Civil War Pensions

by Soldier Studies Article
March 8th, 2009

At the close of the Revolutionary War, the United States government began administering a limited pension system to soldiers wounded during active military service or veterans and their widows pleading dire Poverty. It was not until the 1830's and the advent of universal suffrage for white male and patronage democracy, however, that military pensions became available to all veterans or their widows. Despite these initial expansions, the early U.S. military pension system was minuscule compared to what it became as a result of the Civil War.

Beginning in 1861, the U.S. government generously attended to the need of its soldiers and sailors or their dependents. Because the Federal government did not implement conscription until 1863, these first Civil War benefits in many ways were an attempt to induce men to volunteer. Although altered somewhat over the years, the 1862 statute remained the foundation of the Federal pension system until the 1890s. It stipulated that only those soldiers whose disability was "incurred as a direct consequence of . . . Military duty" or developed after combat "from causes which can be directly traced to injuries received or diseases contacted while in military service" could collect pension benefits. The amount of each pension depended upon the veteran's military rank and level of disability. Pensions given to widows, orphans, and other dependents of deceased soldiers were always figured at the rate of total disability according to the military rank of their deceased husband or father. By 1873 widows could also receive extra benefits for each dependent child in their care.

In 1890 the most notable revision in the Federal pension law occurred: the Dependent Pension Act. A result of the intense lobbying effort of the veterans' organization, the Grand Army of the Republic, this statute removed the link between pensions and service-related injuries, allowing any veteran who had served honorably to qualify for a pension if at some time he became disabled for manual labor. By 1906 old age alone became sufficient justification to receive a pension.

At the same time that pension requirements were becoming more liberal, several Southern congressmen attempted to open up the Federal system to Confederate veterans. Proponents justified such a move by noting that Southerners had contributed to Federal pensions through indirect taxes since the end of the war. These proposals met with mixed responses in both North and the South, but overwhelmingly, opposition came from those financially comfortable Confederate veterans and southern politicians who regarded such dependency on Federal assistance a dishonor t the Lost Cause. It should be noted that impoverished Southern veterans frequently were not averse to the prospect of receiving Federal pensions. In any event, no such law ever passed, and Confederate veterans and their widows never matriculated into the Federal pension system.

Although U.S. Civil War veterans had received pensions since 1862 and Southern state governments had provided their veterans with artificial limbs and veteran retirement homes since the end of the war, it was not until the 1880s and early 1890s that the elevens states of the former Confederacy enacted what can accurately be called pension systems. The economic devastation of he war and the political upheaval of Reconstruction best explain this long delay. When Southern pension systems did finally emerge, they generally resembled the pre-1890 U.S. system: eligibility depended upon service-related disability or death and indigence, and widows as well as other dependents of deceased soldiers could receive pensions. Despite these similarities, however, there were striking differences. First, in the South widows collected pensions set at a specific rate for widows of deceased soldiers. These rates were generally lower than those to which their husbands would have been entitled should they have survived. Under the Federal system, there was no separate category for widows. Second, most Southern pension laws determined stipend amounts based only on the degree of disability. No regard was given to military rank. Third, there was never a Confederate equivalent to the 1890 U.S. Dependent Act. Although over time Confederate pension requirements became more liberalized, there was always an income and poverty limit-pensions were never given simply for service. Fourth, whereas indirect taxes funded Federal pensions, most Southern states financed their pension through a direct tax. And fifth, because Southern pension systems were on the state level only, they varied as to method and amount and were much less financially generous than U.S. pensions. Though the individual pensions of Southerners were minuscule compared to those of Federal veterans and war widows, as a percentage of state expenditures, Southern pension expenditures were monumental. Of all the former Confederate states, Georgia generally spent the most per year on pensions, Alabama ran a close second.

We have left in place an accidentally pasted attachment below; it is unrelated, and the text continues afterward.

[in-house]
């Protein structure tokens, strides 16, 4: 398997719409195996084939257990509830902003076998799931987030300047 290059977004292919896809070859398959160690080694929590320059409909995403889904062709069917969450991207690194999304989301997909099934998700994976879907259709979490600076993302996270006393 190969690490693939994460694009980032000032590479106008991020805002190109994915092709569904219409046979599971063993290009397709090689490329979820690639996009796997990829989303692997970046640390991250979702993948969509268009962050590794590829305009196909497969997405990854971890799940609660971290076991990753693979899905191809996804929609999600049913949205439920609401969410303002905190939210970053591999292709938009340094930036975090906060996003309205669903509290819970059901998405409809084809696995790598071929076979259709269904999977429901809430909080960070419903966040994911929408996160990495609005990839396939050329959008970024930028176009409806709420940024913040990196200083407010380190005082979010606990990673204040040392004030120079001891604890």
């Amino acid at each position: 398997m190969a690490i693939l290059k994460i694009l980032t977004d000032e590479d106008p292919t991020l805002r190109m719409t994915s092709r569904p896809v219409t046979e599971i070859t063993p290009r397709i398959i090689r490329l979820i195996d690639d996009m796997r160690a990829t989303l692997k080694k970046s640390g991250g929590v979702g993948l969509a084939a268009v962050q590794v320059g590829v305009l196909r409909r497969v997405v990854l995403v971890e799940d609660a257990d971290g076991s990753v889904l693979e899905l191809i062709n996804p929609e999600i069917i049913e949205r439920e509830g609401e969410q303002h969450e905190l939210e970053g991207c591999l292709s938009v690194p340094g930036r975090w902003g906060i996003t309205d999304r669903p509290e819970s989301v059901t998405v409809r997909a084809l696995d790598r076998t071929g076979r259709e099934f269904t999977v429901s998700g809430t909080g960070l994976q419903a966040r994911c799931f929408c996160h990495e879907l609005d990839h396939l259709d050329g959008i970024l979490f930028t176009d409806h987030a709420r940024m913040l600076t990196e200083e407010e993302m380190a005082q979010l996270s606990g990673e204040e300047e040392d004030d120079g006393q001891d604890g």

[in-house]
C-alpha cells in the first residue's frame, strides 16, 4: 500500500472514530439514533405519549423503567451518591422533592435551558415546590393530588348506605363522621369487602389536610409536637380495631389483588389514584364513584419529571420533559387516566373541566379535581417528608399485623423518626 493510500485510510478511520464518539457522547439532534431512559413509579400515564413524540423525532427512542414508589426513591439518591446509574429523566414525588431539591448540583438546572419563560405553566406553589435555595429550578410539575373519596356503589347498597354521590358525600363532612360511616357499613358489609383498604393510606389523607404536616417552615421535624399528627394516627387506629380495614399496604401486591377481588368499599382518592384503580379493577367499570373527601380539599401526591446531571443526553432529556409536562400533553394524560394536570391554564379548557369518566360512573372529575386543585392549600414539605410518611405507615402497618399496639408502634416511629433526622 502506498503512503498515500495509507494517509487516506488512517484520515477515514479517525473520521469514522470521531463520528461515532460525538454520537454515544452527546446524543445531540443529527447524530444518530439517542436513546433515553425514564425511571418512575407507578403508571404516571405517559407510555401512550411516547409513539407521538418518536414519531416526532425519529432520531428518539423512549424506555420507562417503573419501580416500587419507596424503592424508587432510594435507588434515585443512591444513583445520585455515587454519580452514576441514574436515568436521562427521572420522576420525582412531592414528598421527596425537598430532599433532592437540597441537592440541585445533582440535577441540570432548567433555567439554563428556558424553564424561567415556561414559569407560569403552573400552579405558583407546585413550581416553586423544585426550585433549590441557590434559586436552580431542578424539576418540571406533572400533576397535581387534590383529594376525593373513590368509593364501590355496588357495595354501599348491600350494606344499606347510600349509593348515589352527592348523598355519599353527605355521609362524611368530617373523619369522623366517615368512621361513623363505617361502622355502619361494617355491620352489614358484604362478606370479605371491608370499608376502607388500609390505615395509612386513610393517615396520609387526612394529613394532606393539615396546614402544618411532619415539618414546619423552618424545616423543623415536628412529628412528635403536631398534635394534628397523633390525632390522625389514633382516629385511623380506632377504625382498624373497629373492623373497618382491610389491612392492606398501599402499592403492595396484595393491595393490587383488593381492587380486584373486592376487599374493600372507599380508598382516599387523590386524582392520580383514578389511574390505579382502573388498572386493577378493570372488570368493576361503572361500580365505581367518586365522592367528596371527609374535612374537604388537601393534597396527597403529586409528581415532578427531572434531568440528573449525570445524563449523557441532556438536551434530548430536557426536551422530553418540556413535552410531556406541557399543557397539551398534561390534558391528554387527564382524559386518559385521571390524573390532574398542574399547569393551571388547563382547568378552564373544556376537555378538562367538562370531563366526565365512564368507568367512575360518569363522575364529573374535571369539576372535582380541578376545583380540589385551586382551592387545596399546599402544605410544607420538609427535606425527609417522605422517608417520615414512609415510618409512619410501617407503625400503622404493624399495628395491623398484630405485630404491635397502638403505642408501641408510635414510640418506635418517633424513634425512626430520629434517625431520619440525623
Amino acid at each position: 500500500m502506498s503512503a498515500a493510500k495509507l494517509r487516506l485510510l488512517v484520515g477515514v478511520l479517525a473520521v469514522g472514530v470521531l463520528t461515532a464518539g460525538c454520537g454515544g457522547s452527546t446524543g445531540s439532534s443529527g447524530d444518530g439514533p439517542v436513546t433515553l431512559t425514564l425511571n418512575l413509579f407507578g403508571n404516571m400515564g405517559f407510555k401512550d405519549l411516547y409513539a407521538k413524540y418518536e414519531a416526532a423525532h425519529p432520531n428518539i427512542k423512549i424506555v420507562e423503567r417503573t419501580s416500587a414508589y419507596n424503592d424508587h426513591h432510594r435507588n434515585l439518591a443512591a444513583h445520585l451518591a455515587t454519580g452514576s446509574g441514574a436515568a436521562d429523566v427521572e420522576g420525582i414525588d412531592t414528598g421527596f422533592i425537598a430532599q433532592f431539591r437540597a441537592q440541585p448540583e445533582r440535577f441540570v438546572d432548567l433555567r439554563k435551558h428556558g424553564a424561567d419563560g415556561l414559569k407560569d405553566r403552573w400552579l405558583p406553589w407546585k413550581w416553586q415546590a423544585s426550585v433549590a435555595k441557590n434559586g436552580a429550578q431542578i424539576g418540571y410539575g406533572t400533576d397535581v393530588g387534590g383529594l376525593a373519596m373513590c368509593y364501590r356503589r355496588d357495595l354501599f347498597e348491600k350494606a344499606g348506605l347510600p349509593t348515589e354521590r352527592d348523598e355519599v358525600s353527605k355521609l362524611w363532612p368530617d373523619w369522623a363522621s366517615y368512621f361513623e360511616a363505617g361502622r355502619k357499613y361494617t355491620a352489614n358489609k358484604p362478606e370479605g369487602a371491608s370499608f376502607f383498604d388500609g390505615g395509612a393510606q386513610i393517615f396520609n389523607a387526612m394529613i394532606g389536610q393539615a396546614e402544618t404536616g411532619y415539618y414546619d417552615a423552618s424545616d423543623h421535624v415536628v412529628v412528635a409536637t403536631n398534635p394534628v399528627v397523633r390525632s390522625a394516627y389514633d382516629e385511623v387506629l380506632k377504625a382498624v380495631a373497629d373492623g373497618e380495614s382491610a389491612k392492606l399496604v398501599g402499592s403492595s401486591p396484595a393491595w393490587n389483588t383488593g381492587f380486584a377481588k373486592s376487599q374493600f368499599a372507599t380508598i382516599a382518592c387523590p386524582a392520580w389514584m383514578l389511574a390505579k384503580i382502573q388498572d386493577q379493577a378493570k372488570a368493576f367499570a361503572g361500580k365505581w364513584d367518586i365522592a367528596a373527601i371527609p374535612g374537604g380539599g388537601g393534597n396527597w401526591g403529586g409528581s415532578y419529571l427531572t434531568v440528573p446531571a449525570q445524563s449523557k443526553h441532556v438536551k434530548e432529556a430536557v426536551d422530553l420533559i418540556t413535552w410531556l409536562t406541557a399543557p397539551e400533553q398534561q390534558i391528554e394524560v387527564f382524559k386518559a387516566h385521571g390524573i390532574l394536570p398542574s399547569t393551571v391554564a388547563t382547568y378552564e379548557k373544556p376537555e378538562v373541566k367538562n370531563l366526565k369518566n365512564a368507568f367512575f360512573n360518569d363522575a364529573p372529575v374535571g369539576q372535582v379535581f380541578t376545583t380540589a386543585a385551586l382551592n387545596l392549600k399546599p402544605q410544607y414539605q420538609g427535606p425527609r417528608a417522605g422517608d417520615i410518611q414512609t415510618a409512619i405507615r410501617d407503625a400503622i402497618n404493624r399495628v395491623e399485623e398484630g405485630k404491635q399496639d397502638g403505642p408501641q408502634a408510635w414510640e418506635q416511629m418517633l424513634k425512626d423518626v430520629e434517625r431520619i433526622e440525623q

Both the Federal government and Southern state governments continued to provide pensions for Civil War veterans and their widows well into the middle of the twentieth century. In all, billions of dollars were expended by both sides in an effort to "reward" the survivors of America's costliest war. Because of the high rates of expansion in both the Federal and Confederate systems, critics frequently accused pensioners and officials alike of corruption and fraud. Those pensioners most often labeled as frauds were widows, especially young women who had married veterans much older than themselves, supposed "cowards," and, in the Federal system, black veterans. By the mid-twentieth century, both systems were generally considered devoid of original integrity.

Source: "Encyclopedia of the American Civil War" edited by David S. Heidler and Jeanne T. Heidler, article by  Jennifer L. Gross